The Ambassador in Japan (Grew) to the Secretary of State

Dear Mr. Secretary: I am perhaps taking a liberty in bothering you with these informal comments, but at a critical time like the present it seems to me of the utmost importance that no misconstructions between the Department and the Embassy should arise as a result of the phraseology or substance of telegrams or for any other reason. If I could sit down with you and talk things through I feel certain that our general views with regard to this deplorable situation out [Page 526] here in the Far East would be found to be close if not identical, even though we necessarily survey the situation from two different angles and though we in the Embassy cannot see the whole picture as the Department sees it. But since direct conversation is unfortunately precluded, I believe that the next best thing is to write you much as I would talk and to try to give you a fair conception of the lines along which our thoughts are working. I venture to believe that this may be helpful from two points of view, first to clarify our thoughts to you, and second to elicit your counter comments or further instructions if you find divergence between the basic reasoning and recommendations of the Embassy and the basic reasoning and policy of the Department. We are here for the purpose of representing and carrying out that policy to the best of our ability, and that, I need hardly say, is our fundamental aim. If at any time you see indications of our jumping the track in any direction, it is highly important that we understand just how and where this is being done.

Put in summary form, the principal difference of views which might be held to emerge from our telegram No. 321 of August 27, 4 p.m., and your reply No. 187 of September 2, 2 p.m., would appear to lie in our recommended three guiding objectives in the present contingency (to avoid involvement, to protect American lives and rights and, while preserving neutrality, to maintain friendship with both combatants). You agree with the first and second but doubt if it is practicable to aim at the same time at solidifying our relations with either of the combatant nations. In expanding that thought you instruct me to overlook no opportunity to suggest to Japanese officialdom that Japan is destroying the world’s good will and building up a longtime liability of suspicion, distrust, dislike, and potential ostracism.

I also am of opinion that the third of the objectives is less important than the first and second, but I still think it ought to remain among them—never to take precedence over the avoiding of involvement or over protection, but nevertheless kept in mind, though more as method than as principle. The mere enumeration of several principles to guide action always leaves unsettled their relative weight.

I feel confident that subsequent portions of this letter will make clear that the main purpose of our telegram was to urge certain considerations with regard to the method used in manifesting American disapproval. There may occur some attempt by Japan to circumscribe American rights to trade with China or some other sovereign rights, in which case an entirely new situation, calling for new methods which might include recourse to the most drastic measures, would arise; but so long as that situation does not arise I would respectfully recommend no departure by our Government from its present official attitude and methods.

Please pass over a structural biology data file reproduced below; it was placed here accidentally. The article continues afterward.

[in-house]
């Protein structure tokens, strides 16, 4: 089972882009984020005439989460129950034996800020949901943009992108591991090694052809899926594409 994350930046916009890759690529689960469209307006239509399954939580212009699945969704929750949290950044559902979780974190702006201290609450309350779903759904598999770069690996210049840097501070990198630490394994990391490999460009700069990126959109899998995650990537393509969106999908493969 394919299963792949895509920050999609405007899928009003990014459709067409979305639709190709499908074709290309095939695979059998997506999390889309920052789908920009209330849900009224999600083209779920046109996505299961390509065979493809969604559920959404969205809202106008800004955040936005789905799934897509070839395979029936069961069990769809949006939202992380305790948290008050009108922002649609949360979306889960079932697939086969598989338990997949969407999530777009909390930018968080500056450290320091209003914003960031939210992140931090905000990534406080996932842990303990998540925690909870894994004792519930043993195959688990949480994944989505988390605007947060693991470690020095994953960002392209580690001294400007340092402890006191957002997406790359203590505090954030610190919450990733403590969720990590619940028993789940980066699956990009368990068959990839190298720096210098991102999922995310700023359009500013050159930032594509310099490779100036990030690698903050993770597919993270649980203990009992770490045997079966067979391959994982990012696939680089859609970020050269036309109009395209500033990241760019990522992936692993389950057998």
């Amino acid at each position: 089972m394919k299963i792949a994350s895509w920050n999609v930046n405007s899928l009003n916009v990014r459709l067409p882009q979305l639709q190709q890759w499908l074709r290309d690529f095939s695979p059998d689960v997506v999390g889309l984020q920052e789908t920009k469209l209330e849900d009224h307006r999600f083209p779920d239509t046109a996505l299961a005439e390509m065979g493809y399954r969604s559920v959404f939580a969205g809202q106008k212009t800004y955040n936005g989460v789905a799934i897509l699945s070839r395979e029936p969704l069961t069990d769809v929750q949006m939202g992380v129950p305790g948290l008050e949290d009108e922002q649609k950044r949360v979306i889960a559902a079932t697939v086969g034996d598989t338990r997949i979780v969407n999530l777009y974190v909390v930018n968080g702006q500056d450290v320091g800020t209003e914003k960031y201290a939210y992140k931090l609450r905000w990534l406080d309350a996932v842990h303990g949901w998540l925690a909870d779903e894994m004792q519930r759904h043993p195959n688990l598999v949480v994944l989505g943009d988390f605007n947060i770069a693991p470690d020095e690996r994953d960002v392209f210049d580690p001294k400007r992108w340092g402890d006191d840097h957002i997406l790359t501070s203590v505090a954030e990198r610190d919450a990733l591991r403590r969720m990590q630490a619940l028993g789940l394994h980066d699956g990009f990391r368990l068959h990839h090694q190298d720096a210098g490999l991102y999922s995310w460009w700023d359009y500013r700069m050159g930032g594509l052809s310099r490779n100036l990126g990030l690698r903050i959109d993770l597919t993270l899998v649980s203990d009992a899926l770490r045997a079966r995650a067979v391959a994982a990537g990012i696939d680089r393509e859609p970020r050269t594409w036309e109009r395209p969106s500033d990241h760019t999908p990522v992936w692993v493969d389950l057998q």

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I share your views, and the views of the American public, of outrage at the Japanese program. I most heartily agree with you that we should make clear to Japanese officialdom the importance which we attach to the principles enunciated by you on July 16 and August 23 and the importance of world opinion which the present program is laying up against the Japanese nation. The American attitude can be and has been made abundantly clear to the Japanese Government. In addition to our official utterances, the American press (which is of course reported to Japanese leaders) expresses that attitude unmistakably. I have also talked along the desired lines to important people here. Your pronouncements have not, however, been permitted to come before the Japanese people in any detail.

In agreeing that the expression of clear disapproval of Japan’s course is desirable, nevertheless I wish at this point respectfully to raise the following consideration. This is a country of a controlled press, and treacherous twisting of news and opinion is not only possible but is the practice. If public statements could be got through to the Japanese people there are several which I should urge making, but in the present state of control of the Japanese press our messages do not reach the public. The Japanese people do not speak our language, and it is the Japanese Government which acts as interpreter. Exhort them as we may, the interpreter is in position to do what coloring he wishes—and he wishes much. Repeated American public statements critical of Japan’s course would be fully warranted, but they would not deter the course of military developments and they would reach the Japanese public so colored and so contaminated by other matter that the Japanese people would see American unfriendliness without the warrant.

Lest there be any misunderstanding as to our attitude, I venture to summarize still further a few of our current thoughts on this whole problem:

1. We feel that in the present issue the Administration has acted with great wisdom and that your appeals of July 16 and August 23 and your various observations to the Japanese and Chinese Ambassadors have been high-minded, broad-visioned, statesmanlike pronouncements, fully called for and completely justified. They have beyond peradventure announced and established the position of the United States before the world, the American public, the combatants, international law and history.